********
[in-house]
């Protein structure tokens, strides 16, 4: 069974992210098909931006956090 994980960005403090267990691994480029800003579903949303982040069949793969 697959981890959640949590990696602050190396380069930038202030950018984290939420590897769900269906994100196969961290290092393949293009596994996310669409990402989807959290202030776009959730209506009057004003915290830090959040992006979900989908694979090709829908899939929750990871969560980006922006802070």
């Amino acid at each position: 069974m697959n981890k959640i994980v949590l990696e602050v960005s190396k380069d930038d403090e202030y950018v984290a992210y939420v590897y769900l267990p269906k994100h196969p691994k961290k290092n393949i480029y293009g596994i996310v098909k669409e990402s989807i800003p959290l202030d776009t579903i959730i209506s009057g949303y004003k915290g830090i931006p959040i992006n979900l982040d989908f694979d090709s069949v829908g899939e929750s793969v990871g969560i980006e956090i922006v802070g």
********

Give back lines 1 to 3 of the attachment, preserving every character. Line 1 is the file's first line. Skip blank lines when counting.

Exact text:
[in-house]
């Protein structure tokens, strides 16, 4: 069974992210098909931006956090 994980960005403090267990691994480029800003579903949303982040069949793969 697959981890959640949590990696602050190396380069930038202030950018984290939420590897769900269906994100196969961290290092393949293009596994996310669409990402989807959290202030776009959730209506009057004003915290830090959040992006979900989908694979090709829908899939929750990871969560980006922006802070």
């Amino acid at each position: 069974m697959n981890k959640i994980v949590l990696e602050v960005s190396k380069d930038d403090e202030y950018v984290a992210y939420v590897y769900l267990p269906k994100h196969p691994k961290k290092n393949i480029y293009g596994i996310v098909k669409e990402s989807i800003p959290l202030d776009t579903i959730i209506s009057g949303y004003k915290g830090i931006p959040i992006n979900l982040d989908f694979d090709s069949v829908g899939e929750s793969v990871g969560i980006e956090i922006v802070g």